DEMENT, ADA BELL
DEMENT, ADA BELL (1888–1945). Ada Bell Dement, black educator, civic leader, and civil rights activist, was born in Mineral Wells, Texas, in 1888. She began her career as a teacher in Mineral Wells where, sometime in the early twentieth century, she married Baptist minister Clifton Dement.
Ada Dement served as chair of the Peace and Function Committee for the National Association of Colored Women’s Clubs and as a member of the Board of Control. She also worked as senior Texas state supervisor for girls and on the general committee for the Texas Commission on Interracial Cooperation. In 1930 Dement was elected president of the Texas Association of Colored Women’s Clubs (TACWC), later called the Texas Association of Women’s Clubs. Under her leadership, the organization started a scholarship fund, promoted a training school for delinquent black girls, and helped develop a hospital for black tuberculosis patients. Furthermore, the TACWC doubled the size of its membership and even worked closely with the Texas Federation of Women's Clubs. In 1941 Dement became the first Texan elected to serve as president of the National Association of Colored Women’s Clubs (NACWC), a role she maintained until her death in 1945. While there, she was instrumental in transferring the Frederick Douglas home, located in Washington, D.C., into the care of the NACWC.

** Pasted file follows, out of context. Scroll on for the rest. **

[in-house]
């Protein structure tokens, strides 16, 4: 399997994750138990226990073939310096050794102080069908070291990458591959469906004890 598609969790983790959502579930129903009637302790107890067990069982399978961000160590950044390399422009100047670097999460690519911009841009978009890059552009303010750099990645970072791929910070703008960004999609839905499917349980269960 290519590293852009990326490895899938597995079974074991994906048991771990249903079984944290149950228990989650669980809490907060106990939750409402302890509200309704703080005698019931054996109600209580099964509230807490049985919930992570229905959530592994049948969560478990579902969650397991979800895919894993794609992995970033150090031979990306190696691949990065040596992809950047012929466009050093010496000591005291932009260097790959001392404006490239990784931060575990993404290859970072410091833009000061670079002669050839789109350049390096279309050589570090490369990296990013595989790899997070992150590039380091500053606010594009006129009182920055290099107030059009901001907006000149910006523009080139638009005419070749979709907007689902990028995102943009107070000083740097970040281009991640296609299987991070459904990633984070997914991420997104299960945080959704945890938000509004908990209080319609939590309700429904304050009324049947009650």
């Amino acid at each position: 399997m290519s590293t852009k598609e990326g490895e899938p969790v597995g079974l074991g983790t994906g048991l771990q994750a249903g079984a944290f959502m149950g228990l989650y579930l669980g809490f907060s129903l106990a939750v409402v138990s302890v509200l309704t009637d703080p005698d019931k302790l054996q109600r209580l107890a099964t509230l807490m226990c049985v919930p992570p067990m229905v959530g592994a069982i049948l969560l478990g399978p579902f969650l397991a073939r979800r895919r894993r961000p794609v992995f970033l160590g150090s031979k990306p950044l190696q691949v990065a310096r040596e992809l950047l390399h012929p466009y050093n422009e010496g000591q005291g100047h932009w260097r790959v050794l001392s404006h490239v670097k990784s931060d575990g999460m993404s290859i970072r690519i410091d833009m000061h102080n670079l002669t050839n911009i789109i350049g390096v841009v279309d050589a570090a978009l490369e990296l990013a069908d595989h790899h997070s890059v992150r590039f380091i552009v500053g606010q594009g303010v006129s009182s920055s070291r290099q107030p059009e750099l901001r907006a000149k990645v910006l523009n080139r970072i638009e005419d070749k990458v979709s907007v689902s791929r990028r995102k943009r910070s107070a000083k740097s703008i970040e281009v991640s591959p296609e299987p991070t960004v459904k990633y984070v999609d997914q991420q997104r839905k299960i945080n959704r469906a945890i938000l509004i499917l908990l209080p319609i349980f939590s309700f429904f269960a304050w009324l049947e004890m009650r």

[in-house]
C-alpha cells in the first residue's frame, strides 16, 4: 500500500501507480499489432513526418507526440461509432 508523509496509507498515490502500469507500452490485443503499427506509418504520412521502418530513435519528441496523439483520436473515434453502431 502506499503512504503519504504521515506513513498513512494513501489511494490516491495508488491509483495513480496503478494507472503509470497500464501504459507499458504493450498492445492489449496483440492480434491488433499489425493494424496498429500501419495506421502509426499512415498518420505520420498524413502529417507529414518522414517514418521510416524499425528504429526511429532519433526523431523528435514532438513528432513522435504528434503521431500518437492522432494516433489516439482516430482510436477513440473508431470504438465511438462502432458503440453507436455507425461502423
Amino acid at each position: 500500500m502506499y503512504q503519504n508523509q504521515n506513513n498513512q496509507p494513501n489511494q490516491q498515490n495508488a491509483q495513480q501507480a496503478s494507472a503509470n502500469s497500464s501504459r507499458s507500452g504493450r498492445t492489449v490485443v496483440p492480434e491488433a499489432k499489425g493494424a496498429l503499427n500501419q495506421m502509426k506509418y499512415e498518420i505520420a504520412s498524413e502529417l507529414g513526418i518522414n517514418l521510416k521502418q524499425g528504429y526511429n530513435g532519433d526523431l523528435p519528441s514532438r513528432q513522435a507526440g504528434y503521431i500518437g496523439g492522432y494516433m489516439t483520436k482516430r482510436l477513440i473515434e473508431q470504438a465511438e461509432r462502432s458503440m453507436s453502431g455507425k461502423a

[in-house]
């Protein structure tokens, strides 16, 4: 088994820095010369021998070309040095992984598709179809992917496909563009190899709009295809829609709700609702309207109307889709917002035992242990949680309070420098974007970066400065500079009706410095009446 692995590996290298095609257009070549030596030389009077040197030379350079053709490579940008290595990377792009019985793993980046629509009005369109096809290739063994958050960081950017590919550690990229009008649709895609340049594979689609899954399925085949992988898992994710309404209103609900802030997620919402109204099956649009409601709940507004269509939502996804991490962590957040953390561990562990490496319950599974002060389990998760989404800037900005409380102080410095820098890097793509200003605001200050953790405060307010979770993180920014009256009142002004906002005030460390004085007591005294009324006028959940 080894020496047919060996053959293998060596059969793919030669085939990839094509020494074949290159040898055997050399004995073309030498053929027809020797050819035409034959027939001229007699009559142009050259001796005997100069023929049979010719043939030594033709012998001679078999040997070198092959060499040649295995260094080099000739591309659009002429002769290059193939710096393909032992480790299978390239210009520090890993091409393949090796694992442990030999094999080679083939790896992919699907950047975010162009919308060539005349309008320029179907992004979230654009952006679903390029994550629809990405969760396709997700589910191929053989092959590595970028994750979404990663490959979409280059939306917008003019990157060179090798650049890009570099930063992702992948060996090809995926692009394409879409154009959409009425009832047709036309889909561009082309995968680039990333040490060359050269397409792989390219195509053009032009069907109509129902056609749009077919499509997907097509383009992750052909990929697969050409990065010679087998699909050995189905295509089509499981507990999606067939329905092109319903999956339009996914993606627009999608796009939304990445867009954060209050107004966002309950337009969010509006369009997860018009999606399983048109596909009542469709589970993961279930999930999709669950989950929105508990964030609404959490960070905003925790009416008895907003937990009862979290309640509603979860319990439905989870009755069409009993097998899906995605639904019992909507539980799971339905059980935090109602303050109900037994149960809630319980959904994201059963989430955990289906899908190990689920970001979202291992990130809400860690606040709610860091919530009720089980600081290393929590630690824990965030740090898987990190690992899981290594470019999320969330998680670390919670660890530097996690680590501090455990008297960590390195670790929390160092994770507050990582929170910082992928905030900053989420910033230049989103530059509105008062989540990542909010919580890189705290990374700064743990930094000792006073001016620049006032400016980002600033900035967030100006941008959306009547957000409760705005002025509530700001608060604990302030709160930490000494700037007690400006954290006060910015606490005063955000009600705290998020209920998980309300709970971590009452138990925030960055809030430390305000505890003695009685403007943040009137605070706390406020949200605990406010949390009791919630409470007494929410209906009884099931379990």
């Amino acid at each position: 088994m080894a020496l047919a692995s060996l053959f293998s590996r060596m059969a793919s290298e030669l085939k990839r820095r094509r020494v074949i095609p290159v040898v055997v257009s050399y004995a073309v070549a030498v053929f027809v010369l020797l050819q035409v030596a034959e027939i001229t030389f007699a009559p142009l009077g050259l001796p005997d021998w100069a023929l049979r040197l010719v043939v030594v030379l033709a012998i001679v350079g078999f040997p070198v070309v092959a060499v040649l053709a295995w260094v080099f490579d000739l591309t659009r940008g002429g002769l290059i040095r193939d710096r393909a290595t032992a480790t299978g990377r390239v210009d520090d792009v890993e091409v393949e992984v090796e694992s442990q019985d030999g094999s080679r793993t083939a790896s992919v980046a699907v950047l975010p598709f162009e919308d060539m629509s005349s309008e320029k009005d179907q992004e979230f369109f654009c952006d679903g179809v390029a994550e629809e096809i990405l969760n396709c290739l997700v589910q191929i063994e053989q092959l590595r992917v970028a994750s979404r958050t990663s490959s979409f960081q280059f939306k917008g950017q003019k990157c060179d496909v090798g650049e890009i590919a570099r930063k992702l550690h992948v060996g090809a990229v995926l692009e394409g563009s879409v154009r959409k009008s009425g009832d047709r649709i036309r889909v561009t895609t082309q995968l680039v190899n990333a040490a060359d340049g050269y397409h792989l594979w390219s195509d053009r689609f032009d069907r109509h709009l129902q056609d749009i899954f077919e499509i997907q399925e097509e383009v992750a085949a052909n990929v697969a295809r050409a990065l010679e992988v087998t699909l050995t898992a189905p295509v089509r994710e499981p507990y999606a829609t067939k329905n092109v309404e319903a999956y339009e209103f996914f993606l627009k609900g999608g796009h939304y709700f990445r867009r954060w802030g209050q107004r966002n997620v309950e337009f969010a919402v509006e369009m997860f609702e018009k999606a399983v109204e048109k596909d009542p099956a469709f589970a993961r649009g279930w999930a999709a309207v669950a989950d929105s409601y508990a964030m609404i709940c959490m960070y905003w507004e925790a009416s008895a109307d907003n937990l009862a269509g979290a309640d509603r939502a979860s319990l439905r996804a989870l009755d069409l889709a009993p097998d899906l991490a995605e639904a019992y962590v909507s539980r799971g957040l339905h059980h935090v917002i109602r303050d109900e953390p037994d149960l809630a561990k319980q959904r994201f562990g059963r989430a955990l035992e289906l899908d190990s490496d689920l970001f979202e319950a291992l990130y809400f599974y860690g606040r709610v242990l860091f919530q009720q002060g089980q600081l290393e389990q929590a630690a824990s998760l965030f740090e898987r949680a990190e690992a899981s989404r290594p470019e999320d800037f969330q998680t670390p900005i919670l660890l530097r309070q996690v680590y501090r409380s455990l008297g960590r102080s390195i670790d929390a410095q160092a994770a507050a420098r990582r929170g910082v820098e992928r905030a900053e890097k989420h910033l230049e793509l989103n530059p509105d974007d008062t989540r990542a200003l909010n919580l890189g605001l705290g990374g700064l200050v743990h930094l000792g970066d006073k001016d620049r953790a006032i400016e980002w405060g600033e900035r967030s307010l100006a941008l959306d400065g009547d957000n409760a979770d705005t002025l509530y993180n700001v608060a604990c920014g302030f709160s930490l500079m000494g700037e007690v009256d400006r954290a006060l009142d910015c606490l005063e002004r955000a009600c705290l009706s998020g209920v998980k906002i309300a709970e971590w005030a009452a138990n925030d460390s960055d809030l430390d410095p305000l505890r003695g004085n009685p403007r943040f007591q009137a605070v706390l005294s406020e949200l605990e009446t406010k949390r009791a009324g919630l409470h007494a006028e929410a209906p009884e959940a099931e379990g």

While living in Mineral Wells, Dement served her community as an active participant in the woman’s auxiliary to the National Baptist Convention and as secretary of its executive committee. She was also a member of the city’s United Service Organization Council and was vice president of the Texas chapter of NNC, a popular front labor and civil rights organization with Communist connections. In 1942 Dement received an honorary doctorate from Bishop College in Marshall. She died in Tarrant County, Texas, on November 28, 1945. There are currently three Ada Bell Dement clubs on the Texas Association of Women’s Clubs list, including the Ada Bell Dement Civic and Social Club in Mineral Wells, Fort Worth, and Ranger, Texas.
David O’Donald Cullen and Kyle Grant Wilkison, The Texas Left: The Radical Roots of Lone Star Liberalism (College Station: Texas A&M University Press, 2010). Andrew Webster Johnson, A Sure Foundation and a Sketch of Negro Life in Texas (Houston, 1940). Charles Harris Wesley, The History of the National Association of Colored Women’s Clubs (Washington: National Association of Colored Women’s Club, 1984). Ruth Winegarten, Black Texas Women: 150 Years of Trial and Triumph (Austin: University of Texas Press, 1995).
The following, adapted from the Chicago Manual of Style, 15th edition, is the preferred citation for this article.David Park and Ruthe Winegarten, "DEMENT, ADA BELL," Handbook of Texas Online (http://www.tshaonline.org/handbook/online/articles/fdeqt), accessed November 26, 2015. Uploaded on June 12, 2010. Modified on June 17, 2013. Published by the Texas State Historical Association.
Get Texas history everyday,
with day by day
Each day's email tells a little bit more of the story of Texas and links to our collection of more than 27,000 articles